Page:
Comment by Jim Campbell
November 14th, 2019
I find Democrats for two reasons, they are ignorant in too many ways to count and they have not read the U.S. Constitution or Bill of Rights.
Congress must obtain the required two-thirds vote in each house of Congress, then win ratification individually from 38 states.
That is not likely to happen.”
Wednesday’s resolution lifting the deadline would have to be passed by the full House and Republican-led Senate, which has shown no inclination to do so.
The Constitution states only one command twice.
The Fifth Amendment says to the federal government that no one shall be “deprived of life, liberty or property without due process of law.”
The Fourteenth Amendment, ratified in 1868, uses the same eleven words, called the Due Process Clause, to describe a legal obligation of all states.
These words have as their central promise an assurance that all levels of American government must operate within the law (“legality”) and provide fair procedures.
We should briefly note, however, three other uses that these words have had in American constitutional law.
Activist Phillis Schafly
Asbury Park, NJ – January 21, 2017: Women’s March and worldwide protest; marchers with NOW (National Organization for Women)
It may come as a surprise to some, but there is a cadre of women who are single-issue voters, carrying only about abortion.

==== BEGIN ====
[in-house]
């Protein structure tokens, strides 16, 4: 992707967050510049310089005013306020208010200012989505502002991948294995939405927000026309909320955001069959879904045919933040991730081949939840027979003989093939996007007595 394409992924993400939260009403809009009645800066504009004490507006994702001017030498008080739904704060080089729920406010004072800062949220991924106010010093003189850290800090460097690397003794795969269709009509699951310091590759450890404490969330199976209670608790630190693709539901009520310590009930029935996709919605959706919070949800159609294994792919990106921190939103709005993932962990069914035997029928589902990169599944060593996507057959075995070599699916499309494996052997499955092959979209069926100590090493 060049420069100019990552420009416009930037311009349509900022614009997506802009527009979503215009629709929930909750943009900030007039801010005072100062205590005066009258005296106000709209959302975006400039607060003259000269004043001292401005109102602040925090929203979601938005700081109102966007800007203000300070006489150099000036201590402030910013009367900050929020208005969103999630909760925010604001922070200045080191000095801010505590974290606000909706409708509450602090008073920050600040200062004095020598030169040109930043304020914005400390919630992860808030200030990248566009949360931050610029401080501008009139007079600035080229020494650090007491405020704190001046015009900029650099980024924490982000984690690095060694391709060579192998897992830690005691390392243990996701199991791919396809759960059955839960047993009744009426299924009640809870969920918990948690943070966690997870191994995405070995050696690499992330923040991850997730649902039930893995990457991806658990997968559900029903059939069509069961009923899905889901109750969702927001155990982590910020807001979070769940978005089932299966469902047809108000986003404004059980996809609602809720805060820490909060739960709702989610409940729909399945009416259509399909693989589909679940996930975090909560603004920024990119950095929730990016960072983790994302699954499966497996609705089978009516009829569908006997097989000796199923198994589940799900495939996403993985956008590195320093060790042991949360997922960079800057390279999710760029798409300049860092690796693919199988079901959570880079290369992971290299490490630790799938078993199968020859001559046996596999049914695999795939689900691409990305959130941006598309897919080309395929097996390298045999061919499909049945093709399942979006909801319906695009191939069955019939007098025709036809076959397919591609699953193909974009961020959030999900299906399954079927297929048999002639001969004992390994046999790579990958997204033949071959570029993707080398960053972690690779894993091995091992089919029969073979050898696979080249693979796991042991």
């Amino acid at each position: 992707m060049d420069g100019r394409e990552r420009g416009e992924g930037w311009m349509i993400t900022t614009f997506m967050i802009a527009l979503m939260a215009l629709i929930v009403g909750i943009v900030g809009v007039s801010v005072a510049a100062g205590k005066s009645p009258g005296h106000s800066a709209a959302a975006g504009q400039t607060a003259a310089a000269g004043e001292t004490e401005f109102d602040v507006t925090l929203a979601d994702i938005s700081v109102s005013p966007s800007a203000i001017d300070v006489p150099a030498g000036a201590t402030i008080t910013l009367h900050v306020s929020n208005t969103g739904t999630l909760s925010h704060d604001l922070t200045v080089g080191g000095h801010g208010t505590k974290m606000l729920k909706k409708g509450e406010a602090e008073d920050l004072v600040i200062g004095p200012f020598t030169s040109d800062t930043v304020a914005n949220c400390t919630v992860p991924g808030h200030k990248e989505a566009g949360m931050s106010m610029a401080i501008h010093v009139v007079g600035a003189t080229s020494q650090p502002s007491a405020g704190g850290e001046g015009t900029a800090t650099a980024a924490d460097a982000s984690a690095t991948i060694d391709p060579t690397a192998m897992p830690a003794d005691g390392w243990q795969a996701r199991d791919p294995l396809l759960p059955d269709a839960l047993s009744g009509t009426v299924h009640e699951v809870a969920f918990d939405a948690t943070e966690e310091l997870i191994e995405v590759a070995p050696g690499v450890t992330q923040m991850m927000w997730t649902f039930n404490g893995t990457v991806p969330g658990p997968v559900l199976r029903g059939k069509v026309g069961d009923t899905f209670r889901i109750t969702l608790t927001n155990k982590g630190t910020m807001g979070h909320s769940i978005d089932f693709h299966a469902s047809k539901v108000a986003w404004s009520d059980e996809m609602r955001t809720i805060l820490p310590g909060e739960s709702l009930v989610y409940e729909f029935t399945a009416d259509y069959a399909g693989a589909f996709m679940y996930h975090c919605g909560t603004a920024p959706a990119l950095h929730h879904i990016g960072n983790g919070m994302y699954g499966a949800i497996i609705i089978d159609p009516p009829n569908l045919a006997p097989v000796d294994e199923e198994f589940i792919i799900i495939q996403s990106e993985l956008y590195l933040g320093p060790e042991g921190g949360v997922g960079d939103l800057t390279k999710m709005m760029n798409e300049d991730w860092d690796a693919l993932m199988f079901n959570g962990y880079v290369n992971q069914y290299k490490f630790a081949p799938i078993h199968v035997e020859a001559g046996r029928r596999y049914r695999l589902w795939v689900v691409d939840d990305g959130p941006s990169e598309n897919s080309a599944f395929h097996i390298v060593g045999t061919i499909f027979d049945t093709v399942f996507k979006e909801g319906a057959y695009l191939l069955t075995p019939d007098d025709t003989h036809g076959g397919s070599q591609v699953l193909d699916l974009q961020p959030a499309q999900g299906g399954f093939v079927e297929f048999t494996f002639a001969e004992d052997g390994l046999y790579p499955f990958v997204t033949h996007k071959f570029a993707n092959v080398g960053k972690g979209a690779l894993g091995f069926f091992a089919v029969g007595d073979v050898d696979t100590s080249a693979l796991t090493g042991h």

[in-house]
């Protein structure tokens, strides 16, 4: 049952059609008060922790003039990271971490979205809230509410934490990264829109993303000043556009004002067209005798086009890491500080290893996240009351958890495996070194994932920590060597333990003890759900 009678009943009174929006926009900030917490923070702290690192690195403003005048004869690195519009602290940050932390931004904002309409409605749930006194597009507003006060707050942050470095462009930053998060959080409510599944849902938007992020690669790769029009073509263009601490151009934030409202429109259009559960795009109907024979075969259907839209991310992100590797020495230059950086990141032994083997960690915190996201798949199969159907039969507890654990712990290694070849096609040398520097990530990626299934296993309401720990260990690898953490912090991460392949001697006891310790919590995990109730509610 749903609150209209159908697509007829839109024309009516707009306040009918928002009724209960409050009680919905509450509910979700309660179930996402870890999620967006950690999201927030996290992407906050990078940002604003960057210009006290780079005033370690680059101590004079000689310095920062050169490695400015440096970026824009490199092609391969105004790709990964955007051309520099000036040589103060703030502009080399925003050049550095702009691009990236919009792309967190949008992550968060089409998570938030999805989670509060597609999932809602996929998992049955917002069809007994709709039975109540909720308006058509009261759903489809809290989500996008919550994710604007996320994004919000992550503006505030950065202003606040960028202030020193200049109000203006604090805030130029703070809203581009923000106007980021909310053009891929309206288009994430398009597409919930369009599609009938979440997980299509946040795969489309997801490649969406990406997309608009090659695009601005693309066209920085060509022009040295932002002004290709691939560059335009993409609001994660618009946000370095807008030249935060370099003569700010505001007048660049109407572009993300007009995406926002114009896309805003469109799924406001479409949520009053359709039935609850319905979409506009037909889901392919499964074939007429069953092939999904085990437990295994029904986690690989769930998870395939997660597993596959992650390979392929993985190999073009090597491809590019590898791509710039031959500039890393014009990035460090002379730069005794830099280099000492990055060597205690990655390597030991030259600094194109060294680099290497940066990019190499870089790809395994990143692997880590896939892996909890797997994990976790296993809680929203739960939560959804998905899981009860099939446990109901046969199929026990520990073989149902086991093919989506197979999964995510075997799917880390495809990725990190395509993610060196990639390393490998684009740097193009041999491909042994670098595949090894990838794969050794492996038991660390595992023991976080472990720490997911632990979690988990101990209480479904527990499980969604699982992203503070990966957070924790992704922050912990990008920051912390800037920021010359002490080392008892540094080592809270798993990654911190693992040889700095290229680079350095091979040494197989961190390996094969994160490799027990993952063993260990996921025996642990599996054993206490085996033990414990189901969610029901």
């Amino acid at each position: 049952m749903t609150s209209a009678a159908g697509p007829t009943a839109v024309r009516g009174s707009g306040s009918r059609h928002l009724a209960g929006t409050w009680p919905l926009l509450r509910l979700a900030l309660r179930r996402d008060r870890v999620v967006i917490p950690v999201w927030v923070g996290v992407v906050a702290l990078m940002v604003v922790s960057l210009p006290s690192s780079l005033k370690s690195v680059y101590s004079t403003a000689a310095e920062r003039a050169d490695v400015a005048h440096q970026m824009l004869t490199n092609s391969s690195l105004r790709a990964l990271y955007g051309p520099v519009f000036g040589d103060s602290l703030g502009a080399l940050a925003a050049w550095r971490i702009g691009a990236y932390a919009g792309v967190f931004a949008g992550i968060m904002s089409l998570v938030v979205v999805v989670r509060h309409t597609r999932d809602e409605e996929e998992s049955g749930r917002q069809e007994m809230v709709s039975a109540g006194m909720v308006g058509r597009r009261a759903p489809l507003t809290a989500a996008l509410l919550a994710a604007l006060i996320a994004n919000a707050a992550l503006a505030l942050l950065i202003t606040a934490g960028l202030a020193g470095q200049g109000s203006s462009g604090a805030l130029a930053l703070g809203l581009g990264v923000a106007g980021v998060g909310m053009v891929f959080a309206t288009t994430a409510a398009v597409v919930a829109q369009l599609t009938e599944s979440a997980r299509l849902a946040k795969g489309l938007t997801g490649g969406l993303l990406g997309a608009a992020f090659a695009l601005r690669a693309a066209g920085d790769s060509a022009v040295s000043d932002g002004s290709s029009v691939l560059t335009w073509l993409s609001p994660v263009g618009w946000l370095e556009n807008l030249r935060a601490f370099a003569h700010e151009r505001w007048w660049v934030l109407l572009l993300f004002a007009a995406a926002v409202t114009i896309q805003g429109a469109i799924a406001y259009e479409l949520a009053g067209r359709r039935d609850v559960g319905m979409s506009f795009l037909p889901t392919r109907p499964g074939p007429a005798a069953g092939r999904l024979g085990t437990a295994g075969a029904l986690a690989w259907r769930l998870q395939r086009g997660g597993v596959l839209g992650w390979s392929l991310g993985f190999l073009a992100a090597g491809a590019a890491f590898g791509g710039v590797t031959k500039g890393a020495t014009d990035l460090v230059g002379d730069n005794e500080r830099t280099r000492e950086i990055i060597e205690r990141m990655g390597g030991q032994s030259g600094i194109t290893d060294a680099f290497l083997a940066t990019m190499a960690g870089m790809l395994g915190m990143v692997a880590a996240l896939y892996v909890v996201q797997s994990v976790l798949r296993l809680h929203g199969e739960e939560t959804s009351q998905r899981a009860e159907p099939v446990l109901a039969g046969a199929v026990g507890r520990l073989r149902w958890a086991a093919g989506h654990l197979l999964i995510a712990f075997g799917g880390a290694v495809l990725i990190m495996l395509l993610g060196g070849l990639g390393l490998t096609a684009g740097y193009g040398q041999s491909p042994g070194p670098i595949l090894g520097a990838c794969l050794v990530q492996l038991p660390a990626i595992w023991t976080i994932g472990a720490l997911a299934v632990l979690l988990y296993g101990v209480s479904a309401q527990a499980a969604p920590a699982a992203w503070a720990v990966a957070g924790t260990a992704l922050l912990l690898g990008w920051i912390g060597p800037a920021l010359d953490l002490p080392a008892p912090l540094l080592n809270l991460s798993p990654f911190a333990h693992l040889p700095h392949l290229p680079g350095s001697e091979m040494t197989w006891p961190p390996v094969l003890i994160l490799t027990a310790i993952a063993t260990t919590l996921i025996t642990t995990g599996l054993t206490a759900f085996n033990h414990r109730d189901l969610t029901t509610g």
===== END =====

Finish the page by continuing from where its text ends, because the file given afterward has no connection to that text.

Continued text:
It’s no different for men, as an example, many are hardcore Trump supporters.
Rumor has it, that “Fat Gerald,” an Equal Rights for Women and Honorary member was recently hit by a school bus.
Several children died, many were injured.
Fat Jerry still can’t tie his own shoes.
Since he was J-walking at the time, he awaits trial for manslaughter.
The bus was considered a total loss by the insurance company
November 14, 2019
The Equal Rights Amendment, the feminist amendment to the Constitution that seemingly ran aground in the early 1980s, has gained fresh momentum, as Democratic victories mean Virginia is poised to become the 38th and final necessary state to ratify it.
Even if Virginia follows through, however, it is unclear whether the constitutional amendment that cleared Congress 47 years ago will finally see success, as the process is complicated by questions about the applicability of congressional deadlines and the fact that other states have rescinded ratification in the intervening years.
House Democrats began the process of undoing one particular barrier Wednesday: eliminating the 1982 deadline for the amendment’s ratification, an effort they tied to the possibility of Virginia ratifying the ERA.
Virginia Gov. Ralph Northam said last week that ratifying the amendment will be the “top priority” in next year’s legislative session.
“With ongoing efforts by the federal and state governments to undermine equality under the law based on sex, it is clear that an Equal Rights Amendment is more important than ever,” House Judiciary Committee Chairman Jerry Nadler of New York said as his panel advanced the legislation.
“The resolution passed out of the Committee today will eliminate the deadline for ratifying the ERA.”
The Equal Rights Amendment would ban discrimination on the basis of sex. Proponents see it as crucial to ensuring women’s rights under the law.
Critics argue the broad language of the amendment would put too much power in the hands of courts.
The amendment passed Congress in 1972, and 35 states had ratified it by 1977, but the next two, Nevada and Illinois, didn’t act until 2017 and 2018, respectively.
When an initial ratification deadline passed in 1979, Congress amended it to 1982. In addition, five states that ratified the ERA subsequently tried to rescind their approval.